• an electronic device comprises: a display; means for receiving a user input; responsive to receiving the user input: means for displaying a portion of a set of information; means for receiving user input associated with the set of information; means for, responsive to receiving the user input associated with the set of information, scrolling the set of information on the display; means for determining whether a scroll attribute satisfies a threshold criteria; and in accordance with a determination that the scroll attribute satisfies the threshold criteria, means for displaying an index object.
  • a device comprises: a displaying unit; a processing unit coupled to the displaying unit, the processing unit configured to: display, on the displaying unit, a portion of a set of information; receive user input associated with the set of information; in response to receiving the user input associated with the set of information, scroll the set of information on the displaying unit; determine whether a scroll attribute satisfies a threshold criteria; and in accordance with a determination that the scroll attribute satisfies the threshold criteria, display an index object.
  • a method is performed at an electronic device with a display. The method includes: receiving a user input associated with a messaging input interface; in response to receiving user input associated with a messaging input interface, displaying an emoji graphical object; receiving a first user input associated with the emoji graphical object; in response to receiving the first user input associated with the emoji graphical object, changing a first visual aspect of the emoji graphical object, wherein the change in the first visual aspect is based on the first user input; receiving recipient information; and transmitting the emoji graphical object, including the changed first visual aspect, to a recipient associated with the received recipient information.
  • a non-transitory computer-readable storage medium stores one or more programs, the one or more programs comprising instructions, which when executed by one or more processors of an electronic device with a display, cause the device to: receive a user input associated with a messaging input interface; in response to receiving user input associated with the messaging input interface, display an emoji graphical object; receive a first user input associated with the emoji graphical object; in response to receiving the first user input associated with the emoji graphical object, change a first visual aspect of the emoji graphical object, wherein the change in the first visual aspect is based on the first user input; receive recipient information; and transmit the emoji graphical object, including the changed first visual aspect, to a recipient associated with the received recipient information.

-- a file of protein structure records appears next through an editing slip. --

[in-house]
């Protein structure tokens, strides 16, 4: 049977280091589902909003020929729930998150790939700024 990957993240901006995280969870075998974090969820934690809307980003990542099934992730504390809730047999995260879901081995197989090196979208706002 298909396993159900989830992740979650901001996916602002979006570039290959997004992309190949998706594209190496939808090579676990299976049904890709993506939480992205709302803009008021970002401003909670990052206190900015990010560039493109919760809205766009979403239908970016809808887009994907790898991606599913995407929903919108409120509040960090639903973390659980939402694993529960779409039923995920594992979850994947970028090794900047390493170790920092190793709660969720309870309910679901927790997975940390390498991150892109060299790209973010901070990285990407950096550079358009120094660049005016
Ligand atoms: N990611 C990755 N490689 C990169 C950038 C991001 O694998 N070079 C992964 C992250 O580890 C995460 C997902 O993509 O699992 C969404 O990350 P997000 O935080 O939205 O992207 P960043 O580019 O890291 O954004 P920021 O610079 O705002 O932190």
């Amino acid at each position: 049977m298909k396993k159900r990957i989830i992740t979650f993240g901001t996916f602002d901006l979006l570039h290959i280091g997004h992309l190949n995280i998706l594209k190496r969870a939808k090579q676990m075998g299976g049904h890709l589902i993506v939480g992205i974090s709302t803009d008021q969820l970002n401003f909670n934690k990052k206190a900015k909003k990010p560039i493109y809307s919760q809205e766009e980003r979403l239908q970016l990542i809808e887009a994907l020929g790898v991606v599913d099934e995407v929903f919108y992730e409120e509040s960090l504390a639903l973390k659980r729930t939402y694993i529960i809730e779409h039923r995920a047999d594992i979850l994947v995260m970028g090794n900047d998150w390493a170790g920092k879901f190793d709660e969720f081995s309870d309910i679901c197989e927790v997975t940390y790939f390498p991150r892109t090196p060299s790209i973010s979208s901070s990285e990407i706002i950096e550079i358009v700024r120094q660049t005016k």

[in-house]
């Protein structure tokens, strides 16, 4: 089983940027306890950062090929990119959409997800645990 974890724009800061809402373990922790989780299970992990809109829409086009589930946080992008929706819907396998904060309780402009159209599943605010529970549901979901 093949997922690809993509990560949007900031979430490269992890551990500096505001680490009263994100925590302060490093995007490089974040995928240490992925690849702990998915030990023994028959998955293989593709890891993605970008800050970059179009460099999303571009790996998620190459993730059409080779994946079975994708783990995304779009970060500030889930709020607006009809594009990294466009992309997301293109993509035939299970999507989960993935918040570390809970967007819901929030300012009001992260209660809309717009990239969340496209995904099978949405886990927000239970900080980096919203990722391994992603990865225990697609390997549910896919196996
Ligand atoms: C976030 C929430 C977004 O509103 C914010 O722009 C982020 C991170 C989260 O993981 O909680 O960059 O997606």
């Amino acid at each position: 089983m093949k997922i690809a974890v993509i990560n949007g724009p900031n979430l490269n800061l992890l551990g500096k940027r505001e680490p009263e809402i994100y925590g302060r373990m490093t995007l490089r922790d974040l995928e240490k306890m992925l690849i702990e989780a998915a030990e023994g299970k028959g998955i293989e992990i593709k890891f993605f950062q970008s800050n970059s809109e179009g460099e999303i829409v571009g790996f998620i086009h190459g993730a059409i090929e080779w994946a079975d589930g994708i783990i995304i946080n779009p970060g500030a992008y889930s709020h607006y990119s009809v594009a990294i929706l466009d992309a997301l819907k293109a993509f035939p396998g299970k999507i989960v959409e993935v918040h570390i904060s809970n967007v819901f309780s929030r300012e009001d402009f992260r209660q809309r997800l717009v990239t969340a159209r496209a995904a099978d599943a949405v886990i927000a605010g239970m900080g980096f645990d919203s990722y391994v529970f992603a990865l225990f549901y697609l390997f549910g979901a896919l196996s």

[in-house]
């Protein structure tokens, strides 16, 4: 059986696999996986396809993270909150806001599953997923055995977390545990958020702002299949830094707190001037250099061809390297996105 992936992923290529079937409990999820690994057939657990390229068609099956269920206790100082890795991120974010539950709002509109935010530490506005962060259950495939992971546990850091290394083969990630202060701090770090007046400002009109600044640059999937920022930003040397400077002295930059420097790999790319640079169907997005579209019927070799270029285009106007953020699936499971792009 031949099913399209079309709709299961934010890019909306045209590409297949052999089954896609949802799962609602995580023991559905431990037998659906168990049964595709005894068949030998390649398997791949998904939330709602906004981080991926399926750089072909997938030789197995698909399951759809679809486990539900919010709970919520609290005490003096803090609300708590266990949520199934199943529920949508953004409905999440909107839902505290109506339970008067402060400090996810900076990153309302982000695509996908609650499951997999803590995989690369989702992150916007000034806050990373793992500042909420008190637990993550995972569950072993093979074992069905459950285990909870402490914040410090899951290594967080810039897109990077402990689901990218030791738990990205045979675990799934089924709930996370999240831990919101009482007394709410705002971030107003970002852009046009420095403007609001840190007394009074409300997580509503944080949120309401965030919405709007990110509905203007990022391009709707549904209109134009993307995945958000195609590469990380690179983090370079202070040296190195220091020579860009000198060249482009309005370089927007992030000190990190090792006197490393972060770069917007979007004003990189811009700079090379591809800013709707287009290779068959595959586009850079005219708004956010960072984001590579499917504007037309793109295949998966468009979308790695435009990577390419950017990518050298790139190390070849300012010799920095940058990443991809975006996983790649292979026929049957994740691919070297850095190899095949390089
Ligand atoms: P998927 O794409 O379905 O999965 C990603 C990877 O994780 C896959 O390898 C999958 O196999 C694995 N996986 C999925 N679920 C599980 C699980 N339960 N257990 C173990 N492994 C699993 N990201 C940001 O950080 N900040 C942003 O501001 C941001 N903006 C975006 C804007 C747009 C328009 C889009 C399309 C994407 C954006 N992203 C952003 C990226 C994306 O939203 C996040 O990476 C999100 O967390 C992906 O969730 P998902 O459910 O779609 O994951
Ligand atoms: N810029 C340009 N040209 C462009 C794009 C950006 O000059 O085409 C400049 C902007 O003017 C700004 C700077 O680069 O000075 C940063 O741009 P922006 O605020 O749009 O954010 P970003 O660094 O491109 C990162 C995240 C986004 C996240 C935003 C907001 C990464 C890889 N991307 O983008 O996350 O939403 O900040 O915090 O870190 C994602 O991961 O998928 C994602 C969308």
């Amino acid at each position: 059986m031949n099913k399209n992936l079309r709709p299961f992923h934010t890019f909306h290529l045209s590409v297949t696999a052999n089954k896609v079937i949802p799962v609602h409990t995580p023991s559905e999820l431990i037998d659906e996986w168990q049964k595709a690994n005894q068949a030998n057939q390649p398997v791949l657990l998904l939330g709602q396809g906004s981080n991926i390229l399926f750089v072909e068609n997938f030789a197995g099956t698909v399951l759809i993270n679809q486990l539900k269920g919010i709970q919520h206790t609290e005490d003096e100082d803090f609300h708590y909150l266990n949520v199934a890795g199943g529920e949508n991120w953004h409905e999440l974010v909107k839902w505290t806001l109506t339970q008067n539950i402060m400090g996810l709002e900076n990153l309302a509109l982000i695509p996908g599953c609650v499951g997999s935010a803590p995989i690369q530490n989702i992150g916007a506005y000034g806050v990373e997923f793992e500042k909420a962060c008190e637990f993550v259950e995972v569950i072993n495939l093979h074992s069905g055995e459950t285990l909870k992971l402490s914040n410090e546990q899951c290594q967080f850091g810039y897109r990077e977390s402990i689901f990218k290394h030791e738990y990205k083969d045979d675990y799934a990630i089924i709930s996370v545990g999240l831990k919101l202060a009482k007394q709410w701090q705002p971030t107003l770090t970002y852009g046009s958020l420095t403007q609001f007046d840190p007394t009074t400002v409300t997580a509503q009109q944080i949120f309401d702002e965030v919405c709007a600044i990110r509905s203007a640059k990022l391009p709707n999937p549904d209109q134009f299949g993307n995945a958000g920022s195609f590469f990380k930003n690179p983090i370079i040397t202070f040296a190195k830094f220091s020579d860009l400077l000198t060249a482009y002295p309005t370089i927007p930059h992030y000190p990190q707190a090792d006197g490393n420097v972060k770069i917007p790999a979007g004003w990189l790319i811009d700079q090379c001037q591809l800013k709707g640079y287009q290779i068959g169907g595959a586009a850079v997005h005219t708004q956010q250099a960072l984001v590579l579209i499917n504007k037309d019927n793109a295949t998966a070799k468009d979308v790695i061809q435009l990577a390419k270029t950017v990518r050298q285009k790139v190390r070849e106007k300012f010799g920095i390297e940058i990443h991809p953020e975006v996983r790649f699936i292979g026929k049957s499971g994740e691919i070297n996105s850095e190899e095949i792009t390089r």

• an electronic device comprises: a display; one or more processors; a memory; and one or more programs, wherein the one or more programs are stored in the memory and configured to be executed by the one or more processors, the one or more programs including instructions for: receiving a user input associated with a messaging input interface; in response to receiving user input associated with the messaging input interface, displaying an emoji graphical object; receiving a first user input associated with the emoji graphical object; in response to receiving the first user input associated with the emoji graphical object, changing a first visual aspect of the emoji graphical object, wherein the change in the first visual aspect is based on the first user input; receiving recipient information; and transmitting the emoji graphical object, including the changed first visual aspect, to a recipient associated with the received recipient information.
  • a non-transitory computer-readable storage medium stores one or more programs, the one or more programs comprising instructions, which when executed by one or more processors of an electronic device with a display and a touch-sensitive surface, cause the device to: display a first page of a user interface and a first set of paging affordances, wherein the first set of paging affordances comprises a first paging affordance that includes a focus selector, and wherein the first paging affordance corresponds to the first page of the user interface; receive a user touch at a first location on the touch-sensitive surface, wherein the first location is associated with the first set of paging affordances; in response to receiving the user touch at the first location, replace display of the first set of paging affordances with display of a second set of paging affordances, wherein the second set of paging affordances comprises a second paging affordance that corresponds to a second page of the user interface; while continuing to receive the user touch, detect movement